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Commissioners Put Classic Center Arena on SPLOST List


Partial funding for an arena at the Classic Center is back on the list of upcoming sales tax-funded projects after longtime director Paul Cramer convinced commissioners to add it.

The arena would create 600 new jobs, add 100,000 local hotel room-nights and draw larger conventions to the center, Cramer told commissioners at a SPLOST work session last week. Despite Cramer’s successful track record with past Classic Center expansions, commissioners and the SPLOST citizens committee had balked at the $88 million price tag for the proposed arena. They asked him to come back with a lower figure, and he did, proposing a partnership with private investors who would build parking and add senior condos and corporate offices as part of the arena complex, and a $3 million donation from a local resident who wants to support workforce development. The public-private partnership would require only $33 million in SPLOST money (plus borrowing $25 million separately, increasing operating costs slightly but reducing initial expense). Commissioners, who have decided to lengthen the SPLOST to 11 years to include more projects, were interested.

“We are turning a lot of business away right now,” Cramer said, because the Classic Center cannot handle larger conventions like Future Farmers of America or a Baptist youth convention. “If we have the venue, I know the groups will come.” 

The arena could double as an exhibit hall supporting conventions, but would be primarily for music, he said. “We want to design this first and foremost for music. We’re a music town.” 

The revised arena plan would seat 5,500, rather than 6,000, and have 10 suites—suites help pay the bills, Cramer noted—although more suites and seats could be added if financing later becomes available, making the built-out arena comparable to the original plan. Cramer also offered a secondary plan that would cost even less, but could not be expanded to the size he thinks is needed. 

Eighty-five percent of national touring acts would be able to play the arena, he said, and “when the concert’s over, these people are going to walk into downtown Athens” and spend money. The additions would bring in an estimated $7.8 million in county and school taxes, and create hospitality jobs starting at $11.60 an hour, he said, adding that those are not dead-end jobs. “I’ve seen it again and again: people who walked in at a minimum wage, and now they are my managers and department heads.”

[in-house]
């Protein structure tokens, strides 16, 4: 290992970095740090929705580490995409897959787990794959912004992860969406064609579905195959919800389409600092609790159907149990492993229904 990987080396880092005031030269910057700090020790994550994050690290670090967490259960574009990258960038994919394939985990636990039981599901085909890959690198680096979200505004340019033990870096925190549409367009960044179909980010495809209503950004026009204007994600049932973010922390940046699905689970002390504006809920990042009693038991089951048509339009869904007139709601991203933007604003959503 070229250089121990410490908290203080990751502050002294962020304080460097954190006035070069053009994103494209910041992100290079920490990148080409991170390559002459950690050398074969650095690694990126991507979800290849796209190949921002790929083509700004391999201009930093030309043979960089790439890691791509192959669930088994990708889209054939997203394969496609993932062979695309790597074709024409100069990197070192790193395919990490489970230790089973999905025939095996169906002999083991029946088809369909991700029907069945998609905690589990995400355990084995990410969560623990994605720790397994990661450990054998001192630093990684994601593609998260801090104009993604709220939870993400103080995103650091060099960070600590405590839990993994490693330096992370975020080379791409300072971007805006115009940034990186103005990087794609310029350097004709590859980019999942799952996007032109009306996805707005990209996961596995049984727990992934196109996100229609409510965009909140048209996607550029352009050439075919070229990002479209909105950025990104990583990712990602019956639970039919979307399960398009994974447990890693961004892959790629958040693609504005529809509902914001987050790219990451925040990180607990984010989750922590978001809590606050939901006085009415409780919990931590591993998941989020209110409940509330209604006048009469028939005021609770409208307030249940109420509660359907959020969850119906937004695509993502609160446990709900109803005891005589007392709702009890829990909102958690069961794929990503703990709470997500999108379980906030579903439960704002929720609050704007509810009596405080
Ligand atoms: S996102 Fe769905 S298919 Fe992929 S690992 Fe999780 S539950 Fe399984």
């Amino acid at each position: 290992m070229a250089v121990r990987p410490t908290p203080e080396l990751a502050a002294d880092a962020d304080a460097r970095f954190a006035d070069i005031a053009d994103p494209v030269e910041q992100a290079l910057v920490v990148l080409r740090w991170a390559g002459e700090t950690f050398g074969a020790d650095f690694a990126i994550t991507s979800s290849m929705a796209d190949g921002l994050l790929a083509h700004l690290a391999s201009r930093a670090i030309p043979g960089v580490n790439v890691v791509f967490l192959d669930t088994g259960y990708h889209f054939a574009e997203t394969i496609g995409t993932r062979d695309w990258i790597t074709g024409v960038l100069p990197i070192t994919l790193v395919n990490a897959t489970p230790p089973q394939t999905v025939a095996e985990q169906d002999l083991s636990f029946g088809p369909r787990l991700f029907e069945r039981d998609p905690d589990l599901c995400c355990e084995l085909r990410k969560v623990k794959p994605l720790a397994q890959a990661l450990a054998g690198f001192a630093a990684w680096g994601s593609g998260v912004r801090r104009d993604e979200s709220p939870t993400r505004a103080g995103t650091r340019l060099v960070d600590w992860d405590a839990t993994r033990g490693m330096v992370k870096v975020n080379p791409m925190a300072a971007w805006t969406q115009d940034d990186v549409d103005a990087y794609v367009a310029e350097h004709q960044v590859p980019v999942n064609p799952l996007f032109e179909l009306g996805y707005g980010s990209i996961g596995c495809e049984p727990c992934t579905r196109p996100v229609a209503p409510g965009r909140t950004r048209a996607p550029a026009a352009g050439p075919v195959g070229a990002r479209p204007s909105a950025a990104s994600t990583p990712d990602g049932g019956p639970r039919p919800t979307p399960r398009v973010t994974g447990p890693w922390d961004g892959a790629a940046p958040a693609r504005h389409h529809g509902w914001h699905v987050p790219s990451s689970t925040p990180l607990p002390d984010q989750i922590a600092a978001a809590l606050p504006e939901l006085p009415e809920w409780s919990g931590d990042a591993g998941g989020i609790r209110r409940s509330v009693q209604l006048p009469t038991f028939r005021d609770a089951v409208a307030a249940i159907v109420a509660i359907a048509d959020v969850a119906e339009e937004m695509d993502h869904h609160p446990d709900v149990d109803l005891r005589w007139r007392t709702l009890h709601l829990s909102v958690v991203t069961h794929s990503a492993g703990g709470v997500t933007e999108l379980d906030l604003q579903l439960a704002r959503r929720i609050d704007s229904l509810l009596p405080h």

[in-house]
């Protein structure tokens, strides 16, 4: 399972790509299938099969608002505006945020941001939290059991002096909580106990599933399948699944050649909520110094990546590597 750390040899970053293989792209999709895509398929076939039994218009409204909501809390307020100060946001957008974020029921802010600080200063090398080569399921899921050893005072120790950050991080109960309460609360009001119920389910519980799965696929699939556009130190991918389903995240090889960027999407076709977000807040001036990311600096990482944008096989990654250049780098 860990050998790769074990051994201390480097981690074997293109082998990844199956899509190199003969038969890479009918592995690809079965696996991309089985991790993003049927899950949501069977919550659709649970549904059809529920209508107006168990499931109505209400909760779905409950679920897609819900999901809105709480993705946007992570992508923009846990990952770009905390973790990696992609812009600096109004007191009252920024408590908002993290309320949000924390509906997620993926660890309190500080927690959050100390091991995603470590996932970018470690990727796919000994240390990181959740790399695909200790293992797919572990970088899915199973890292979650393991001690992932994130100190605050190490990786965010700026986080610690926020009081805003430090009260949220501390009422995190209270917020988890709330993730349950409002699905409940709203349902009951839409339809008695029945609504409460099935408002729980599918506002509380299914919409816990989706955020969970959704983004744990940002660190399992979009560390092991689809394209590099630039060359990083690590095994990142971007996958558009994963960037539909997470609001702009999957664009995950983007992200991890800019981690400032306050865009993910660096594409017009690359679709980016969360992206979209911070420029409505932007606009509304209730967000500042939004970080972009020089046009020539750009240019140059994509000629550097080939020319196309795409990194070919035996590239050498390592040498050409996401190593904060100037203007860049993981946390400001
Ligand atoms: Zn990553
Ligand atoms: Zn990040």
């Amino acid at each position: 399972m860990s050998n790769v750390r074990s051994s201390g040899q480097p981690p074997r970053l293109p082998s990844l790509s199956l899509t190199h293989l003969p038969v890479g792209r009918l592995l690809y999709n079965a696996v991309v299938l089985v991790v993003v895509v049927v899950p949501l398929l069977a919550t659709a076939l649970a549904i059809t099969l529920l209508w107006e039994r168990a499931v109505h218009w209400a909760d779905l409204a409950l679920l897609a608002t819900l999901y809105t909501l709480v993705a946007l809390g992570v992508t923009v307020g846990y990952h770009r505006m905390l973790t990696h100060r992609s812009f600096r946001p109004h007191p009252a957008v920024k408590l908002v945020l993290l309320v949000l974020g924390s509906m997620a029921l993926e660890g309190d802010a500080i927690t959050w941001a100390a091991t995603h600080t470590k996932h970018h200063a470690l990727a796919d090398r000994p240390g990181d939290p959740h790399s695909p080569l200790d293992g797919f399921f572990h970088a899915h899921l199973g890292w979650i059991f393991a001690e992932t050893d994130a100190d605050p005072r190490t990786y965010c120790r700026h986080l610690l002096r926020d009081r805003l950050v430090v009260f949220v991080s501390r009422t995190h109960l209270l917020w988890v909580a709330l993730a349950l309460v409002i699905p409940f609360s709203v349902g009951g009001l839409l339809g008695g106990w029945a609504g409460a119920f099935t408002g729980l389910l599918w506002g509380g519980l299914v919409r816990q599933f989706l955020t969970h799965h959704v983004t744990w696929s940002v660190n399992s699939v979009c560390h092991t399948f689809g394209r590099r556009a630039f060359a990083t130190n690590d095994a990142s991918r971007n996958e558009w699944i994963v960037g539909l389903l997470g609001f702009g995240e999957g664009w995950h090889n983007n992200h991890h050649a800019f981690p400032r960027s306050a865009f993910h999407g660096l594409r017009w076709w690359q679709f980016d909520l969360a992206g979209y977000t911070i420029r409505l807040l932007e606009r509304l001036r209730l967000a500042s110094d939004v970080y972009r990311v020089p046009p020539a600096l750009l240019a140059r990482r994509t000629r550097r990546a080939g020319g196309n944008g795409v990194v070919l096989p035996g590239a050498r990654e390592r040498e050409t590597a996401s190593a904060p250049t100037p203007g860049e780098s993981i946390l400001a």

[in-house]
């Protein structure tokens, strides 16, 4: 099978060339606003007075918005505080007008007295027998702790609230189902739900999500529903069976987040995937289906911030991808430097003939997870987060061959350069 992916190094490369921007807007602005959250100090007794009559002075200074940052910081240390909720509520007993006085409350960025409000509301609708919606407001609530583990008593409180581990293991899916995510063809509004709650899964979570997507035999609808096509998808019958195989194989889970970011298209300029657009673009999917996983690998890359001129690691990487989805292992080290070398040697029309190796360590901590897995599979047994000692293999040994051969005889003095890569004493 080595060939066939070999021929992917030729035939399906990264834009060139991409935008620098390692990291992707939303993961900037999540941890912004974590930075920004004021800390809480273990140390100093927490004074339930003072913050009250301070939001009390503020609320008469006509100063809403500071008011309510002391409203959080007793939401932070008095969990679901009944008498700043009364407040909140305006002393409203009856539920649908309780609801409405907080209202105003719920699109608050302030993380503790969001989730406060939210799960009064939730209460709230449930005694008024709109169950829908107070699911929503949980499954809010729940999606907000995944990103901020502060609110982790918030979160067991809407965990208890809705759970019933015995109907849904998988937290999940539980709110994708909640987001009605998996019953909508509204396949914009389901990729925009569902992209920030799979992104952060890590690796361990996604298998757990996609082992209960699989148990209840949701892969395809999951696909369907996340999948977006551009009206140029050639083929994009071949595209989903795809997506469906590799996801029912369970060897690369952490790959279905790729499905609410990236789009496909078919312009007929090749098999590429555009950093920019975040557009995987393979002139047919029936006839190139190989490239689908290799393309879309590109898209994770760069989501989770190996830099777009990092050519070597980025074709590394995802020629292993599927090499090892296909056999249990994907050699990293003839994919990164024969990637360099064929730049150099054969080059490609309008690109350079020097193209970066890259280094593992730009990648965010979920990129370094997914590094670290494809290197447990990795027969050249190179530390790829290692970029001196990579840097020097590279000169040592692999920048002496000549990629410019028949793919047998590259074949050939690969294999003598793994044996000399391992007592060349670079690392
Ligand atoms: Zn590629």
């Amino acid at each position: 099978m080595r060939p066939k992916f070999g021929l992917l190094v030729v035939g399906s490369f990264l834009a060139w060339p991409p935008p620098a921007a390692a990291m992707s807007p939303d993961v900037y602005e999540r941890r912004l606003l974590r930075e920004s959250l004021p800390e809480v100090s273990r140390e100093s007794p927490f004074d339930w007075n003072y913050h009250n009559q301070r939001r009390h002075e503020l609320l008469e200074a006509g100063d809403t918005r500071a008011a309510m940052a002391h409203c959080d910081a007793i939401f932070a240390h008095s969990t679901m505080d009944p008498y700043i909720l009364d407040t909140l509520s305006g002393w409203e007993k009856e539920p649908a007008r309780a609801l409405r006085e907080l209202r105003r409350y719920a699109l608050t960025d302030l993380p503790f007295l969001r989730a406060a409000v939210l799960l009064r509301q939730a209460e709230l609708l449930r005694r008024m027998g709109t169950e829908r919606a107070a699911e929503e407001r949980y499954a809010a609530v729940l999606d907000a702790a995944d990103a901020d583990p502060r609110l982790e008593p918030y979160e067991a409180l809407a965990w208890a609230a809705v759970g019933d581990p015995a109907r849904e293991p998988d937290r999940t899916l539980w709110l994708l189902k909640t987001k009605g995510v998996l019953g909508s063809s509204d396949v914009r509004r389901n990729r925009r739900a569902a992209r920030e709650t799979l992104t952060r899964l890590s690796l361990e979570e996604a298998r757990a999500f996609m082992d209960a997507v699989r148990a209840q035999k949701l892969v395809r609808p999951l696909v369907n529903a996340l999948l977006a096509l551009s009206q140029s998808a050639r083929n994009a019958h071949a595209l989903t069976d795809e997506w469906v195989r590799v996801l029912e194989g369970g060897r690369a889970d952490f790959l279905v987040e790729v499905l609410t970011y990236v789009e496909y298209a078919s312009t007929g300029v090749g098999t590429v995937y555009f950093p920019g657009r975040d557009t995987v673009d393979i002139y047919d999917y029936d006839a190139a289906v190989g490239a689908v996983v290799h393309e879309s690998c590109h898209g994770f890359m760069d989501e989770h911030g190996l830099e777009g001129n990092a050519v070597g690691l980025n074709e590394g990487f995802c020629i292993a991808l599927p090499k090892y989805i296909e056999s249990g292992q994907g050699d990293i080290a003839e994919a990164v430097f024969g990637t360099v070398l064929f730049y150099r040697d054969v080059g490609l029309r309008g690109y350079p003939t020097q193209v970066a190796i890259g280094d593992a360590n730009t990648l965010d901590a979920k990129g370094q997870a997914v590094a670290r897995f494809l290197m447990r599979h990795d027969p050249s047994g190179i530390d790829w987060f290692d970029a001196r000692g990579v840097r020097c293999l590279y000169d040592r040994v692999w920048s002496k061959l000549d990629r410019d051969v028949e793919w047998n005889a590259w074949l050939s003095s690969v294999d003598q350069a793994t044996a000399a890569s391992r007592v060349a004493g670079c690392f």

Commissioner Tim Denson suggested a child-care facility for employees. Child care is the biggest piece of the commission’s “prosperity package,” he noted, and this would create “jobs that have child care built into them.” 

Other projects added to the list include a multi-use path along Tallassee Road ($4 million), Bear Hollow Zoo renovations ($5.3 million), an “art walk” on Jackson Street downtown ($3.5 million), a water trail ($750,000), a mobile health clinic ($500,000) and a mental health recovery facility ($5.3 million). Commissioners are scheduled to vote on the final package of projects on July 18. ACC voters will then accept or reject the entire package in November.

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Commissioner Ovita Thornton, while acknowledging that the SPLOST tax is partly paid by out-of-county shoppers, raised a common complaint about the sales tax: It hits poor people proportionately harder than anyone. “The poor people that we are asking [to pay] cannot continue to pay these penny taxes.”